About Psychotherapy

Why see a psychotherapist or counsellor?

People go to see a psychotherapist or counsellor for a range of different reasons. He or she might experience a feeling that something is not right, perhaps a feeling of discontent or of life not being fulfilling. Sometimes there is acute distress, depression or overwhelming anxiety. As an existential therapist working psychoanalytically, I work with each person to uncover underlying causes and aim to resolve issues and alleviate distress.

Here are some of the issues that a client might present to a counsellor or psychotherapist:

Relationship Issues

We are all in relationships all of the time. This is one of the characteristics of being human and it brings problems for most of us at some time, whether the relationships are with our life partner, lover, parents, siblings, friends, work colleagues or children. This is the broadest category of  reasons why a person might consult a psychotherapist and may include difficulties in forming relationships, difficulties in maintaining relationships, issues of trust, intimacy or perhaps sexual issues, including loss of desire. The relationship issue may concern a sexual partner or  lack of one; alternatively, the relationship may be a friendship, a family matter such as with a parent, a sibling or a child or a work issue perhaps with a boss, a peer or an employee.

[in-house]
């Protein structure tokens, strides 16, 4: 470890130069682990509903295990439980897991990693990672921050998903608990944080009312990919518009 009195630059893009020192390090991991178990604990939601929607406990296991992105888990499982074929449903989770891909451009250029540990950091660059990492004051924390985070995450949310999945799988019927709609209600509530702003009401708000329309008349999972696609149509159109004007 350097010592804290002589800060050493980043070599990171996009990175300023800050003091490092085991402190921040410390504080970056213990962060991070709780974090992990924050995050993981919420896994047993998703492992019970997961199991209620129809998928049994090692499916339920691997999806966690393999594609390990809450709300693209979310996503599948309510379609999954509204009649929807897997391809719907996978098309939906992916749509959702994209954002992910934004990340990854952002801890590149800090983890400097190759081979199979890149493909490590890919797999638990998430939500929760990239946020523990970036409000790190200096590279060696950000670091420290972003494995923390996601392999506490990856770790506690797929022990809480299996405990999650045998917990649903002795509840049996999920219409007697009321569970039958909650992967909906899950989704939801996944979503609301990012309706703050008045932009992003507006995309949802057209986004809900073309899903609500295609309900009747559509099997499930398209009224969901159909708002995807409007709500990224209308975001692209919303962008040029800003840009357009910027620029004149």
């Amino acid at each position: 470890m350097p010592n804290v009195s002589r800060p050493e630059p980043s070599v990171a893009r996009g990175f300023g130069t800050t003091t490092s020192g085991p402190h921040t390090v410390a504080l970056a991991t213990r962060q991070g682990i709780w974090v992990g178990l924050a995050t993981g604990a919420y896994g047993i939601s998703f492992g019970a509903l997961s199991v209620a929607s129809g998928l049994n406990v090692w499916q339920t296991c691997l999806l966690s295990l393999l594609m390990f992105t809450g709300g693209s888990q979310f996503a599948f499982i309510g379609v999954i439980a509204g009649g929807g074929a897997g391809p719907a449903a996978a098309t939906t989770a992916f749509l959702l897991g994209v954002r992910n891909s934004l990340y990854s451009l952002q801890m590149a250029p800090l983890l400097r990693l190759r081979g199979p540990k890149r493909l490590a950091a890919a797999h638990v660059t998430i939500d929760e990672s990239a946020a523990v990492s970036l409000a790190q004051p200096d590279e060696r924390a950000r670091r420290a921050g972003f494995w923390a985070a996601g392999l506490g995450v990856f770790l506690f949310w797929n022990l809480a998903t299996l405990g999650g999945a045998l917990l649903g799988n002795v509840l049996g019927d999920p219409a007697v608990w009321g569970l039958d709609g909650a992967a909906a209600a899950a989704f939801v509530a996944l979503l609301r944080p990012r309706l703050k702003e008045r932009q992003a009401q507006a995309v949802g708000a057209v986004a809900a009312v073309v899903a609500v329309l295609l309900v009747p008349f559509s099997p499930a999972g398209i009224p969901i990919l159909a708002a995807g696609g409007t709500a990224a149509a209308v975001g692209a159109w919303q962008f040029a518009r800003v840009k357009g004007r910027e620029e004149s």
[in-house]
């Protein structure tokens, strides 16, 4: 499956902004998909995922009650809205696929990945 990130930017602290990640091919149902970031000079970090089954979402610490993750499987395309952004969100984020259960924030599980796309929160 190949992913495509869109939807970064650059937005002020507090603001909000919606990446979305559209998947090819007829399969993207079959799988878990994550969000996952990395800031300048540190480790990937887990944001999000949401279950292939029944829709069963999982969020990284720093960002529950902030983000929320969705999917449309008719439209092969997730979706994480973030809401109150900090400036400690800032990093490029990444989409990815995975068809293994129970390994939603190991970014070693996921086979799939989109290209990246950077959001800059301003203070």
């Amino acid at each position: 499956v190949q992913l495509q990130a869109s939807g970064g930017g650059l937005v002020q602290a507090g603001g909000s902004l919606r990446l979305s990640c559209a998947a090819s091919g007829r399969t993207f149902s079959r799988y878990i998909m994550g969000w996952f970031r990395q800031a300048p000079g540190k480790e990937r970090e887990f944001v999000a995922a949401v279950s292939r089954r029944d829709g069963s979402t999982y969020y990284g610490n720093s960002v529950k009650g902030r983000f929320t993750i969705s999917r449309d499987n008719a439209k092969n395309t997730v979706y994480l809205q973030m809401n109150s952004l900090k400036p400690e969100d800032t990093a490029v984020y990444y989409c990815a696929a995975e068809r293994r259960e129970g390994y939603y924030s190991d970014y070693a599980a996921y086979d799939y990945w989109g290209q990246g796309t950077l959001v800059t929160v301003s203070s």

To work on relationship issues, a person may choose to attend individual therapy or it may be  more helpful to come to Couples or Family therapy.

Anger Issues

If a person wants to live a satisfactory life, it is necessary to get on with other people and therefore essential to manage one's own anger. Over two thousand years ago, Aristotle wrote: "Anyone can become angry – that is easy, but to be angry with the right person, and to the right degree and at the right time, and for the right purpose, and in the right way, that is not within  everyone’s power and that is not easy."

Psychotherapy can help to elucidate all of Aristotle’s  conditions and help you to gain greater self-awareness about why you are angry and how you can express that anger without harming other people or yourself.